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Gert Swart's Isandlwana monument was recently unveiled during the 12Oth anniversary celebrations of the Battle of Isandlwana (held at the battle site on 22 January). The work is a powerful and fitting tribute to the Zulu fallen. It is composed of a large bronze cast necklace, the "iziqu" (the Zulu necklace of courage) and is laid on a circular concrete plinth in the attacking pincer formation of the Zulu military. Around the plinth, resting on pillars, are four traditional Zulu head rests, each representing one of the four Zulu regiments that took part in the battle.

The story behind the "iziqu" is remarkable to minds tainted by historic stereotypes of Zulu warriors. Unlike most other military traditions, where medals of valour are bestowed upon the recipient, the "iziqu" is created by the warrior himself. After being identified by the king as having distinguished himself in battle, the warrior is granted permission to create a necklace to be worn as a mark of valour. The necklace is a unique creation, with the design, carving of the beads and stringing of the necklace all done by the warrior himself. The vision of a warrior carefully crafting his own "iziqu" after confronting the violence and brutality of war is a moving image. Apart from its military aspects, this ritual also embodies remedial and healing qualities. This, together with its inherent themes of creativity and reconstruction make it a wonderful dedication, not only to the Zulu fallen, but also to the English who died during the battle. The symbolic reference to our own present situation of painful reconstruction deepens the impact of this magnificent sculpture. (shortened - Ed.)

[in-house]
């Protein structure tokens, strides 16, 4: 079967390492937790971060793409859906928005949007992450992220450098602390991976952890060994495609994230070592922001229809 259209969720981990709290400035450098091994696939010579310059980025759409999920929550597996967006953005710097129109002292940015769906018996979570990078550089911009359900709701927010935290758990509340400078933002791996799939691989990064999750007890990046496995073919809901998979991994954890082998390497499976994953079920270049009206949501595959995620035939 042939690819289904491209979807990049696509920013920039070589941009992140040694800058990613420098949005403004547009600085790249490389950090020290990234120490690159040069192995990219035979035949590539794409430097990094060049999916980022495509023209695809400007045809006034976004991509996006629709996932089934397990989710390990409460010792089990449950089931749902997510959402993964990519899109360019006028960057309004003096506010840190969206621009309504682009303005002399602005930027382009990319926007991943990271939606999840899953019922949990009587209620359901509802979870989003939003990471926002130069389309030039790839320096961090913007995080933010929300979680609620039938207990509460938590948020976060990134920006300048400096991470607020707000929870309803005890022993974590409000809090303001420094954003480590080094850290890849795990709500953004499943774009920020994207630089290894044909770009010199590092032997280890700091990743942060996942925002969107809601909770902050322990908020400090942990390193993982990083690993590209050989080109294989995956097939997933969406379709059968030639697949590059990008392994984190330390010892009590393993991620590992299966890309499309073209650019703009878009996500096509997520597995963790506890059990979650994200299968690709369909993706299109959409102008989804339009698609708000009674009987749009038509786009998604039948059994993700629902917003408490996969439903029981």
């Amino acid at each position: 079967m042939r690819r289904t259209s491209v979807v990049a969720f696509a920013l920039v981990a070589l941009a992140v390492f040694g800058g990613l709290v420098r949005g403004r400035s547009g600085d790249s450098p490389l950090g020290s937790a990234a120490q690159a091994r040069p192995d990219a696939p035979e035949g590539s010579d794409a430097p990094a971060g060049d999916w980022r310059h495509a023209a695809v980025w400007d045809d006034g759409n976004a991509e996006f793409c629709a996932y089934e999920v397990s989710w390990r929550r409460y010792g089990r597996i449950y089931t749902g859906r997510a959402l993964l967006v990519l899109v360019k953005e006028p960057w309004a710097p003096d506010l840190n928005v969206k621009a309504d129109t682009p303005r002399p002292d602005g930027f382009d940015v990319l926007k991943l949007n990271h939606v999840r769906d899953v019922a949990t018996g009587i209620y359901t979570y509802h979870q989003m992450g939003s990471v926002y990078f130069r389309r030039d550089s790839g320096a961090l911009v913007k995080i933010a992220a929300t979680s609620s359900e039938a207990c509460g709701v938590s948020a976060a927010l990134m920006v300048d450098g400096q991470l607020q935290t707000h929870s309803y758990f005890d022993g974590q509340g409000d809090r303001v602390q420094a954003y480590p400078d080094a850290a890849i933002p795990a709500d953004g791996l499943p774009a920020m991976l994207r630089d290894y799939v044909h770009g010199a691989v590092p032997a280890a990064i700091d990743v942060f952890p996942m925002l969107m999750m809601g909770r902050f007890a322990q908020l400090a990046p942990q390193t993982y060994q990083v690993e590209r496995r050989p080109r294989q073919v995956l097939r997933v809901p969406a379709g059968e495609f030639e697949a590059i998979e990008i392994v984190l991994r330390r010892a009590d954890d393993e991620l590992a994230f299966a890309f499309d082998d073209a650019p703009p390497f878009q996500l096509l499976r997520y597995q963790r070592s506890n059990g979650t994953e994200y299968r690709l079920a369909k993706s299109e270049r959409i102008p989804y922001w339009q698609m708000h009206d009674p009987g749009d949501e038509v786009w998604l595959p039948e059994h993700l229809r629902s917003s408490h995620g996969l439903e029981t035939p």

Isandlwana Monument
Patrick Makkink
The Big Picture Volume 1, Lent 1999, Inside front cover